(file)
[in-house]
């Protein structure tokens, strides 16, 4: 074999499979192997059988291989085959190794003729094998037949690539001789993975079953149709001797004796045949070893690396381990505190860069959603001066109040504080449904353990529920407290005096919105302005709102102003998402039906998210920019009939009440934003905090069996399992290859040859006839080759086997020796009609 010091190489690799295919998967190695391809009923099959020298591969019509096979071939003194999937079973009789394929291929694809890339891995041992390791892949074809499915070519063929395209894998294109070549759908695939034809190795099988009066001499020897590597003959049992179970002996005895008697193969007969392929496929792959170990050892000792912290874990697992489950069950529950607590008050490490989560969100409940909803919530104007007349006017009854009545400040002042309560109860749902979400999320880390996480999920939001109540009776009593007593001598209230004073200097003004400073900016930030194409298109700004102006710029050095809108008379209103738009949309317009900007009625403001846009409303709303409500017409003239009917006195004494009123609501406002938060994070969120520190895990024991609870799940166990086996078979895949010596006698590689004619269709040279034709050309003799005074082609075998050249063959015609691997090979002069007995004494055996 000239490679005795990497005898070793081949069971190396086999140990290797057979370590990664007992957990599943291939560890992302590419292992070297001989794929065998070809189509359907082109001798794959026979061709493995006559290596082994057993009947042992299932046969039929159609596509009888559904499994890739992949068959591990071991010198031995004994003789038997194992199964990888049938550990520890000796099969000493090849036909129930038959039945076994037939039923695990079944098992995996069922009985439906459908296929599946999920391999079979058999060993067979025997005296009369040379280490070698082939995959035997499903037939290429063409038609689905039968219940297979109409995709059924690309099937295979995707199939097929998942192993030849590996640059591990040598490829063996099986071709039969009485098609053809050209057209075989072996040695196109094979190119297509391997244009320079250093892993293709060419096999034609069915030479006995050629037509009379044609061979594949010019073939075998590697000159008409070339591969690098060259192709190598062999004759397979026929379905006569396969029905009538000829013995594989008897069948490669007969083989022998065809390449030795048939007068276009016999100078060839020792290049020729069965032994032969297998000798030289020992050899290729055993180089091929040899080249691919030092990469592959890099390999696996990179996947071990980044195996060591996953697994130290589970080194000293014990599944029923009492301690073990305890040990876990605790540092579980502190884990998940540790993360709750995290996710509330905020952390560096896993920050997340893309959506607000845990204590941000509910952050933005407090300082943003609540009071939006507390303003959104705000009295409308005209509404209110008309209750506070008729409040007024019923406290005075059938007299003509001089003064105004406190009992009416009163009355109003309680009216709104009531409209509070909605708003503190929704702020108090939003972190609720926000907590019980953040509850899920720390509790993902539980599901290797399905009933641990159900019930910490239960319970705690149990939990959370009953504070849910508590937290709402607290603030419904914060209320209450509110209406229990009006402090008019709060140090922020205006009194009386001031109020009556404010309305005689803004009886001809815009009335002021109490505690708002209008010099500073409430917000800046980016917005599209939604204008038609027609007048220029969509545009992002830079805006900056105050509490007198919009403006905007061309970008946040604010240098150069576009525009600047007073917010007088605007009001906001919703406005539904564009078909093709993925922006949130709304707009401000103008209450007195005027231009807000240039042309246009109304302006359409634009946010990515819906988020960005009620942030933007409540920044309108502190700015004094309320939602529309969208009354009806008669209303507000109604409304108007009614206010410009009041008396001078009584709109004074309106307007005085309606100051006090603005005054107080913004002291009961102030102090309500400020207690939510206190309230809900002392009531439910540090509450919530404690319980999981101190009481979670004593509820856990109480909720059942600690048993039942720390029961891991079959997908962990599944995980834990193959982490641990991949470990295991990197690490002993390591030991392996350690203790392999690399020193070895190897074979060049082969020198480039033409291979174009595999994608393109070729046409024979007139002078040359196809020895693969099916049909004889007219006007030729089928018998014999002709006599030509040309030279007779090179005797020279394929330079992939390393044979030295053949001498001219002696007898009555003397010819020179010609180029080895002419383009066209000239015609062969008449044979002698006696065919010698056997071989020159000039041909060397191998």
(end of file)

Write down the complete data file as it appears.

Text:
[in-house]
């Protein structure tokens, strides 16, 4: 074999499979192997059988291989085959190794003729094998037949690539001789993975079953149709001797004796045949070893690396381990505190860069959603001066109040504080449904353990529920407290005096919105302005709102102003998402039906998210920019009939009440934003905090069996399992290859040859006839080759086997020796009609 010091190489690799295919998967190695391809009923099959020298591969019509096979071939003194999937079973009789394929291929694809890339891995041992390791892949074809499915070519063929395209894998294109070549759908695939034809190795099988009066001499020897590597003959049992179970002996005895008697193969007969392929496929792959170990050892000792912290874990697992489950069950529950607590008050490490989560969100409940909803919530104007007349006017009854009545400040002042309560109860749902979400999320880390996480999920939001109540009776009593007593001598209230004073200097003004400073900016930030194409298109700004102006710029050095809108008379209103738009949309317009900007009625403001846009409303709303409500017409003239009917006195004494009123609501406002938060994070969120520190895990024991609870799940166990086996078979895949010596006698590689004619269709040279034709050309003799005074082609075998050249063959015609691997090979002069007995004494055996 000239490679005795990497005898070793081949069971190396086999140990290797057979370590990664007992957990599943291939560890992302590419292992070297001989794929065998070809189509359907082109001798794959026979061709493995006559290596082994057993009947042992299932046969039929159609596509009888559904499994890739992949068959591990071991010198031995004994003789038997194992199964990888049938550990520890000796099969000493090849036909129930038959039945076994037939039923695990079944098992995996069922009985439906459908296929599946999920391999079979058999060993067979025997005296009369040379280490070698082939995959035997499903037939290429063409038609689905039968219940297979109409995709059924690309099937295979995707199939097929998942192993030849590996640059591990040598490829063996099986071709039969009485098609053809050209057209075989072996040695196109094979190119297509391997244009320079250093892993293709060419096999034609069915030479006995050629037509009379044609061979594949010019073939075998590697000159008409070339591969690098060259192709190598062999004759397979026929379905006569396969029905009538000829013995594989008897069948490669007969083989022998065809390449030795048939007068276009016999100078060839020792290049020729069965032994032969297998000798030289020992050899290729055993180089091929040899080249691919030092990469592959890099390999696996990179996947071990980044195996060591996953697994130290589970080194000293014990599944029923009492301690073990305890040990876990605790540092579980502190884990998940540790993360709750995290996710509330905020952390560096896993920050997340893309959506607000845990204590941000509910952050933005407090300082943003609540009071939006507390303003959104705000009295409308005209509404209110008309209750506070008729409040007024019923406290005075059938007299003509001089003064105004406190009992009416009163009355109003309680009216709104009531409209509070909605708003503190929704702020108090939003972190609720926000907590019980953040509850899920720390509790993902539980599901290797399905009933641990159900019930910490239960319970705690149990939990959370009953504070849910508590937290709402607290603030419904914060209320209450509110209406229990009006402090008019709060140090922020205006009194009386001031109020009556404010309305005689803004009886001809815009009335002021109490505690708002209008010099500073409430917000800046980016917005599209939604204008038609027609007048220029969509545009992002830079805006900056105050509490007198919009403006905007061309970008946040604010240098150069576009525009600047007073917010007088605007009001906001919703406005539904564009078909093709993925922006949130709304707009401000103008209450007195005027231009807000240039042309246009109304302006359409634009946010990515819906988020960005009620942030933007409540920044309108502190700015004094309320939602529309969208009354009806008669209303507000109604409304108007009614206010410009009041008396001078009584709109004074309106307007005085309606100051006090603005005054107080913004002291009961102030102090309500400020207690939510206190309230809900002392009531439910540090509450919530404690319980999981101190009481979670004593509820856990109480909720059942600690048993039942720390029961891991079959997908962990599944995980834990193959982490641990991949470990295991990197690490002993390591030991392996350690203790392999690399020193070895190897074979060049082969020198480039033409291979174009595999994608393109070729046409024979007139002078040359196809020895693969099916049909004889007219006007030729089928018998014999002709006599030509040309030279007779090179005797020279394929330079992939390393044979030295053949001498001219002696007898009555003397010819020179010609180029080895002419383009066209000239015609062969008449044979002698006696065919010698056997071989020159000039041909060397191998």